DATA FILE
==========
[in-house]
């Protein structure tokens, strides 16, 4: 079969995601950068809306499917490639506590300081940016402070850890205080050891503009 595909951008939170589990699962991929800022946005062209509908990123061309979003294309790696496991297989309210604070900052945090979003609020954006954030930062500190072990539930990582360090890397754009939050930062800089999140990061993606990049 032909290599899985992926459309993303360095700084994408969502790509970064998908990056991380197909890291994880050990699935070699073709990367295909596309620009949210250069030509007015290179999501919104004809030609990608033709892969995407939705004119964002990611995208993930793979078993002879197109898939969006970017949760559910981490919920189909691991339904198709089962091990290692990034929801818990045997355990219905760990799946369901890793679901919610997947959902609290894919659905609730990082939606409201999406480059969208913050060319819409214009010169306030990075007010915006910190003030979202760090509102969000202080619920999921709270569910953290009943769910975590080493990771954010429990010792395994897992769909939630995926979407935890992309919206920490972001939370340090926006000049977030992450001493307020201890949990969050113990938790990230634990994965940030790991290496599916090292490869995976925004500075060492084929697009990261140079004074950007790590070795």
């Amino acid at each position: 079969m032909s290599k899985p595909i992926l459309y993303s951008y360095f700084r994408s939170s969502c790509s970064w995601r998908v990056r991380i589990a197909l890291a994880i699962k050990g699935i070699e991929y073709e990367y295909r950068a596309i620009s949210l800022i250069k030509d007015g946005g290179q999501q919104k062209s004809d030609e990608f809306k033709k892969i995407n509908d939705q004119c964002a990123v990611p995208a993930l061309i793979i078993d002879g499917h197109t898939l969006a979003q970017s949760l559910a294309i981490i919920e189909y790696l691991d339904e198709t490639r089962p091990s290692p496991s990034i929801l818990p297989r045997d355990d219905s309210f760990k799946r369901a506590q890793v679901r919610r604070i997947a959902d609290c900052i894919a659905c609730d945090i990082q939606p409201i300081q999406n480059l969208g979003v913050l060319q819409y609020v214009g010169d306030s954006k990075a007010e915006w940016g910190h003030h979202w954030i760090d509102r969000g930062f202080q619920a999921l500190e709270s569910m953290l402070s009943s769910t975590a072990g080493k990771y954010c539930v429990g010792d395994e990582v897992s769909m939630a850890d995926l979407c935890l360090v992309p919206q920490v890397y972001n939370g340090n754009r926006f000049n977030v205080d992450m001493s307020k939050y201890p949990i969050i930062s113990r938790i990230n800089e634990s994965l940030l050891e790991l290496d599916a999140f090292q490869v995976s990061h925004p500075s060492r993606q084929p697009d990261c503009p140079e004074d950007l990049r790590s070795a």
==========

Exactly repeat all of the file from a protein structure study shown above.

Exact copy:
[in-house]
């Protein structure tokens, strides 16, 4: 079969995601950068809306499917490639506590300081940016402070850890205080050891503009 595909951008939170589990699962991929800022946005062209509908990123061309979003294309790696496991297989309210604070900052945090979003609020954006954030930062500190072990539930990582360090890397754009939050930062800089999140990061993606990049 032909290599899985992926459309993303360095700084994408969502790509970064998908990056991380197909890291994880050990699935070699073709990367295909596309620009949210250069030509007015290179999501919104004809030609990608033709892969995407939705004119964002990611995208993930793979078993002879197109898939969006970017949760559910981490919920189909691991339904198709089962091990290692990034929801818990045997355990219905760990799946369901890793679901919610997947959902609290894919659905609730990082939606409201999406480059969208913050060319819409214009010169306030990075007010915006910190003030979202760090509102969000202080619920999921709270569910953290009943769910975590080493990771954010429990010792395994897992769909939630995926979407935890992309919206920490972001939370340090926006000049977030992450001493307020201890949990969050113990938790990230634990994965940030790991290496599916090292490869995976925004500075060492084929697009990261140079004074950007790590070795």
């Amino acid at each position: 079969m032909s290599k899985p595909i992926l459309y993303s951008y360095f700084r994408s939170s969502c790509s970064w995601r998908v990056r991380i589990a197909l890291a994880i699962k050990g699935i070699e991929y073709e990367y295909r950068a596309i620009s949210l800022i250069k030509d007015g946005g290179q999501q919104k062209s004809d030609e990608f809306k033709k892969i995407n509908d939705q004119c964002a990123v990611p995208a993930l061309i793979i078993d002879g499917h197109t898939l969006a979003q970017s949760l559910a294309i981490i919920e189909y790696l691991d339904e198709t490639r089962p091990s290692p496991s990034i929801l818990p297989r045997d355990d219905s309210f760990k799946r369901a506590q890793v679901r919610r604070i997947a959902d609290c900052i894919a659905c609730d945090i990082q939606p409201i300081q999406n480059l969208g979003v913050l060319q819409y609020v214009g010169d306030s954006k990075a007010e915006w940016g910190h003030h979202w954030i760090d509102r969000g930062f202080q619920a999921l500190e709270s569910m953290l402070s009943s769910t975590a072990g080493k990771y954010c539930v429990g010792d395994e990582v897992s769909m939630a850890d995926l979407c935890l360090v992309p919206q920490v890397y972001n939370g340090n754009r926006f000049n977030v205080d992450m001493s307020k939050y201890p949990i969050i930062s113990r938790i990230n800089e634990s994965l940030l050891e790991l290496d599916a999140f090292q490869v995976s990061h925004p500075s060492r993606q084929p697009d990261c503009p140079e004074d950007l990049r790590s070795a």